Summit makes sure there is plenty of staff on hand to cater to customer needs and ensure an enjoyable experience. A greeter, or entry-ride operator as Summit calls them, meets retail customers as they pull up to the pay station, as unlimited wash members sail through the members-only lane. A lot concierge is on duty at the tunnel exit and finishing area to provide customers with everything they need to finish off their cars after a ride through the well-appointed tunnel.

            Unlimited wash customers are encouraged to use the free vacuums and finishing supplies, including chemicals, rags, wipes, and scents to take their vehicle to the next level of clean. Furthermore, the lot concierge can answer any questions customers might have and pitch in to help them give their cars the finishing touch.

Unlimited wash members are treated to free vacuums.

            In addition to the abundant opportunity to make their cars perfect after riding through the tunnel, when space allows, there are pre-treatment areas open to customers as well. For example, in Florida, some Summit sites are equipped with self-serve bug prep areas that allow customers to pre-treat their cars before entering the tunnel to ensure they come out the other end bug-free and sparkling clean.

            “Our customers take pride in their cars,” says chief strategy officer Jason Baumgartner. “Many people actually want to clean their car themselves versus having somebody else do it for them. It’s all part of the experience.”

            Pittman and his team have spent a lot of time thinking about and refining the Summit experience, taking inspiration from across the industry, and leaning heavily on the well-established Russell Speeder’s approach. “When I toured the Speeder’s sites and talked to customers they would all say things like ‘this is my wash,’ or ‘this is my place to go on Tuesday,’” Pittman says. “They did a really good job achieving a kind of third or fourth place in these people’s lives and routines.”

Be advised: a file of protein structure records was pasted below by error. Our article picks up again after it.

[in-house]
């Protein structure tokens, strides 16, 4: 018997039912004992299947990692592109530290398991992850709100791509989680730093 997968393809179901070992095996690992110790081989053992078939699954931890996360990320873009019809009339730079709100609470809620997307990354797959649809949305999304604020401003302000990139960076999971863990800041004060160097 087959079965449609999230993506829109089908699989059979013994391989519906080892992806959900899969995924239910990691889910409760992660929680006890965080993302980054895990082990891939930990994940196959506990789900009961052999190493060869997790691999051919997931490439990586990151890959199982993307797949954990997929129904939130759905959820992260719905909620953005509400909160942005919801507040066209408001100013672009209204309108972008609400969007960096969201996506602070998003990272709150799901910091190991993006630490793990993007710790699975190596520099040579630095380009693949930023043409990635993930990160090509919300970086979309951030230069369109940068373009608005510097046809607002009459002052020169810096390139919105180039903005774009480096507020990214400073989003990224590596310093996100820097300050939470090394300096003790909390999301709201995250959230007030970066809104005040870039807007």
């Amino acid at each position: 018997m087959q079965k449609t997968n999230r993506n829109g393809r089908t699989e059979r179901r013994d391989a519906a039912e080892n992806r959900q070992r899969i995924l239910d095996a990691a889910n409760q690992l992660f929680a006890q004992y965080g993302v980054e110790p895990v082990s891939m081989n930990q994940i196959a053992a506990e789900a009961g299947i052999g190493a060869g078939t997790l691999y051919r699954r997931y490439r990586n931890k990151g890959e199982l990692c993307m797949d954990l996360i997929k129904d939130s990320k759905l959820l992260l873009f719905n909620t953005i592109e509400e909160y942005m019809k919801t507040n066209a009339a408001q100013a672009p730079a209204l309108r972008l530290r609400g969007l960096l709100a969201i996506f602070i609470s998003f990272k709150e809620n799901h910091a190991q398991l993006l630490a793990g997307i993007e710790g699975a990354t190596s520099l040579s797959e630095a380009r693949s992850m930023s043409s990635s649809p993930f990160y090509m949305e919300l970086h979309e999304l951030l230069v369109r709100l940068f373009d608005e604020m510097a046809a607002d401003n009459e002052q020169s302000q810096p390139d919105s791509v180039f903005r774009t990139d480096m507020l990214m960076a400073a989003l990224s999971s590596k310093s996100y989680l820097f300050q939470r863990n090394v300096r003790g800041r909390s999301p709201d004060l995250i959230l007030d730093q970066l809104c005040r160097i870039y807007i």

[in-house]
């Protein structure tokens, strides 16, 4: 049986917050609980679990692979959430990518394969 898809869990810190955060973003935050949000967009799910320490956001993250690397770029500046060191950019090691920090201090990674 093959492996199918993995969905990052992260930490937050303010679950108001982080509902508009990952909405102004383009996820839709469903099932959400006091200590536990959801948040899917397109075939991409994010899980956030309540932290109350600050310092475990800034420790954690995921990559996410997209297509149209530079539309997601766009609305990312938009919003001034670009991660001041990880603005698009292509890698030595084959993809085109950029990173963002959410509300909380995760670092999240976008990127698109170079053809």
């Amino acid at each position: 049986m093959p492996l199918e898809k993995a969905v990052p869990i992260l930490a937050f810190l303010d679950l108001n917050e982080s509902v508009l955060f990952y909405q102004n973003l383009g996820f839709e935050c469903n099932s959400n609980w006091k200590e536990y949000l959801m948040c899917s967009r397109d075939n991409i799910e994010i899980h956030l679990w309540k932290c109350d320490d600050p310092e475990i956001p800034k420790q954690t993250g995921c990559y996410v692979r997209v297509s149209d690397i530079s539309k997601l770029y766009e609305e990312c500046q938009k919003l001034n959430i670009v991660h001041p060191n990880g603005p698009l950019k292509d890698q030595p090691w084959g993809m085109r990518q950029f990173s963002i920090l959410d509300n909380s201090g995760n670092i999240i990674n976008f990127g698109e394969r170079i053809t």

The typical Waters’ Car Wash has plenty of room for stacking, prepping, and finishing.

            Turning a car wash into a third or fourth place — a location between home and work where people spend their time — is not an easy feat. But Russell Speeder’s, and now Summit, achieves it by providing a hip, friendly atmosphere catered to the consumer.

            “Our sites have a great vibe with superior service,” Pittman says. “There is music playing, our employees are outgoing, we have plenty of amenities. It is just a fun place.”

            Building a fun, unified vibe is not easy, but maintaining that atmosphere over the years as employees come and go can be a monumental task. Employees must be expertly vetted for the right attitude, and a comprehensive training program must be in place to ensure that the brand’s superior customer service is on display each and every time a customer turns into the drive.

            “There is a significant amount of effort that goes into training our customer service attendants,” says Baumgartner. “And the amount of data that goes into our tracking and reporting on the success, training, and development of our customer service attendants is unlike anything I have ever seen.”

            Summit has succeeded in taking Russell Speeder’s long-established, customer-first approach and scaling it across its growing chain. As the organization continues to expand, its commitment to a memorable and differentiated experience, highly trained employees, and a superior end result should serve it well as it continues to open new locations.